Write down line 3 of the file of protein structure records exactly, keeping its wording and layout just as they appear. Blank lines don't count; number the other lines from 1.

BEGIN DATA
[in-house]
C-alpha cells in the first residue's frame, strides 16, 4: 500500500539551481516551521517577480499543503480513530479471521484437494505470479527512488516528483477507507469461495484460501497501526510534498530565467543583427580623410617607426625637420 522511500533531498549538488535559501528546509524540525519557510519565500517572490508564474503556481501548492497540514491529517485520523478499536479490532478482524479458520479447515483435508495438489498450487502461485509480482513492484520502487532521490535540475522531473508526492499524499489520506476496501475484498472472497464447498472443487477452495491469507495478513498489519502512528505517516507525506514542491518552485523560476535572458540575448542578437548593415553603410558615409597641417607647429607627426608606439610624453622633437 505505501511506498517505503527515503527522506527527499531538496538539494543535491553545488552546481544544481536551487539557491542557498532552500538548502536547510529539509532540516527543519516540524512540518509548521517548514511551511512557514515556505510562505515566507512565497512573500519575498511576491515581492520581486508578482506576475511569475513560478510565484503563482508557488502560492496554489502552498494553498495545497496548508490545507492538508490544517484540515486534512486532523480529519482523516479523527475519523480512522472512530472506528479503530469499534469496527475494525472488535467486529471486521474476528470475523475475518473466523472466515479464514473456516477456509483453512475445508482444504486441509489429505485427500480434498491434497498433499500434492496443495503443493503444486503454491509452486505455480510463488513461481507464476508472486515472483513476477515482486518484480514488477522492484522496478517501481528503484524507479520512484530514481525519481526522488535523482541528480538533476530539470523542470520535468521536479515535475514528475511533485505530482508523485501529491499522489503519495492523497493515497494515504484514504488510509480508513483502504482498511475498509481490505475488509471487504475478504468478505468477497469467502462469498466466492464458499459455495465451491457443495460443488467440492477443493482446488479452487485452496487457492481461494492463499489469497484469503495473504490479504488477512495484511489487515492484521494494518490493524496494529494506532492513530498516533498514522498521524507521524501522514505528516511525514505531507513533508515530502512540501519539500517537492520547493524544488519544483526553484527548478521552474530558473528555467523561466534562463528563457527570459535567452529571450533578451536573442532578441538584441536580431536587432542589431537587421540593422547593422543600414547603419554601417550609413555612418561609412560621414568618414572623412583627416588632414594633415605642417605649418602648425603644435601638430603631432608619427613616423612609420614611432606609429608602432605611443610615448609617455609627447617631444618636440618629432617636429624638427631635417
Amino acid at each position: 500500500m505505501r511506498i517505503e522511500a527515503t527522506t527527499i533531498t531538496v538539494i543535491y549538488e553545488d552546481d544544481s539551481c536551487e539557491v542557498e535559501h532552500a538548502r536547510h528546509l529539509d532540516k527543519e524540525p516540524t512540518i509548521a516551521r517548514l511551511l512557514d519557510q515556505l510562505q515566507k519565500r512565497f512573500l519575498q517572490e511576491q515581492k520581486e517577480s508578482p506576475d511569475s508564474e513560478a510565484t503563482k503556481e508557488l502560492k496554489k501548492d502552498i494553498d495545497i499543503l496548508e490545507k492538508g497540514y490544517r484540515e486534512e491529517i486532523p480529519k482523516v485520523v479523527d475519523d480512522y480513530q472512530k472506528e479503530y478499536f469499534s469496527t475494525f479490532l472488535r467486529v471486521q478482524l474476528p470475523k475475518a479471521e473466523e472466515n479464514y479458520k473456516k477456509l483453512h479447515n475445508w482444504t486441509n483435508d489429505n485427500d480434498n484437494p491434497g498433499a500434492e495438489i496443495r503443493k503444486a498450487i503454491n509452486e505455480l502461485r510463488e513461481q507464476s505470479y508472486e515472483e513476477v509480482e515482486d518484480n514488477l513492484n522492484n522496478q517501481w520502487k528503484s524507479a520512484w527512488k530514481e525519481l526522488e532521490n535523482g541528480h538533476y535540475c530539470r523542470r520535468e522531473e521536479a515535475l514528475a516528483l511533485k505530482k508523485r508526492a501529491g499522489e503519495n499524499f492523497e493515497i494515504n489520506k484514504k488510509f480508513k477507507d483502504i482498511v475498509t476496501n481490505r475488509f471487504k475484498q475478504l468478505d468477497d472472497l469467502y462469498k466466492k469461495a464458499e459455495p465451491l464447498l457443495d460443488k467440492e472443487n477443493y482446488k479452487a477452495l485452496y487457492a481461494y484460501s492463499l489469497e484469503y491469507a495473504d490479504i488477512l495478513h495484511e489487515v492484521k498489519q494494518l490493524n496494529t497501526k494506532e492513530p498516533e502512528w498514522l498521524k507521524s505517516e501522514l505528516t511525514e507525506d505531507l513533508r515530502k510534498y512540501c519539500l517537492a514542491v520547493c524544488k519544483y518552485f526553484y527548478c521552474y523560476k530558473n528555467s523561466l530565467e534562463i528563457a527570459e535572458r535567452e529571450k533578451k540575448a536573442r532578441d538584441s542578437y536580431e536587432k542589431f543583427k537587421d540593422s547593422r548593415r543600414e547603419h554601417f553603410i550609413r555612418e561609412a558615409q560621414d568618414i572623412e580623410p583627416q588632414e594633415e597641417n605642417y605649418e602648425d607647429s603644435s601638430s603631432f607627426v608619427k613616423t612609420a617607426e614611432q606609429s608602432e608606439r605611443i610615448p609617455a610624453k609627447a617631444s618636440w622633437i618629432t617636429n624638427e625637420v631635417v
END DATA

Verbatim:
Amino acid at each position: 500500500m505505501r511506498i517505503e522511500a527515503t527522506t527527499i533531498t531538496v538539494i543535491y549538488e553545488d552546481d544544481s539551481c536551487e539557491v542557498e535559501h532552500a538548502r536547510h528546509l529539509d532540516k527543519e524540525p516540524t512540518i509548521a516551521r517548514l511551511l512557514d519557510q515556505l510562505q515566507k519565500r512565497f512573500l519575498q517572490e511576491q515581492k520581486e517577480s508578482p506576475d511569475s508564474e513560478a510565484t503563482k503556481e508557488l502560492k496554489k501548492d502552498i494553498d495545497i499543503l496548508e490545507k492538508g497540514y490544517r484540515e486534512e491529517i486532523p480529519k482523516v485520523v479523527d475519523d480512522y480513530q472512530k472506528e479503530y478499536f469499534s469496527t475494525f479490532l472488535r467486529v471486521q478482524l474476528p470475523k475475518a479471521e473466523e472466515n479464514y479458520k473456516k477456509l483453512h479447515n475445508w482444504t486441509n483435508d489429505n485427500d480434498n484437494p491434497g498433499a500434492e495438489i496443495r503443493k503444486a498450487i503454491n509452486e505455480l502461485r510463488e513461481q507464476s505470479y508472486e515472483e513476477v509480482e515482486d518484480n514488477l513492484n522492484n522496478q517501481w520502487k528503484s524507479a520512484w527512488k530514481e525519481l526522488e532521490n535523482g541528480h538533476y535540475c530539470r523542470r520535468e522531473e521536479a515535475l514528475a516528483l511533485k505530482k508523485r508526492a501529491g499522489e503519495n499524499f492523497e493515497i494515504n489520506k484514504k488510509f480508513k477507507d483502504i482498511v475498509t476496501n481490505r475488509f471487504k475484498q475478504l468478505d468477497d472472497l469467502y462469498k466466492k469461495a464458499e459455495p465451491l464447498l457443495d460443488k467440492e472443487n477443493y482446488k479452487a477452495l485452496y487457492a481461494y484460501s492463499l489469497e484469503y491469507a495473504d490479504i488477512l495478513h495484511e489487515v492484521k498489519q494494518l490493524n496494529t497501526k494506532e492513530p498516533e502512528w498514522l498521524k507521524s505517516e501522514l505528516t511525514e507525506d505531507l513533508r515530502k510534498y512540501c519539500l517537492a514542491v520547493c524544488k519544483y518552485f526553484y527548478c521552474y523560476k530558473n528555467s523561466l530565467e534562463i528563457a527570459e535572458r535567452e529571450k533578451k540575448a536573442r532578441d538584441s542578437y536580431e536587432k542589431f543583427k537587421d540593422s547593422r548593415r543600414e547603419h554601417f553603410i550609413r555612418e561609412a558615409q560621414d568618414i572623412e580623410p583627416q588632414e594633415e597641417n605642417y605649418e602648425d607647429s603644435s601638430s603631432f607627426v608619427k613616423t612609420a617607426e614611432q606609429s608602432e608606439r605611443i610615448p609617455a610624453k609627447a617631444s618636440w622633437i618629432t617636429n624638427e625637420v631635417v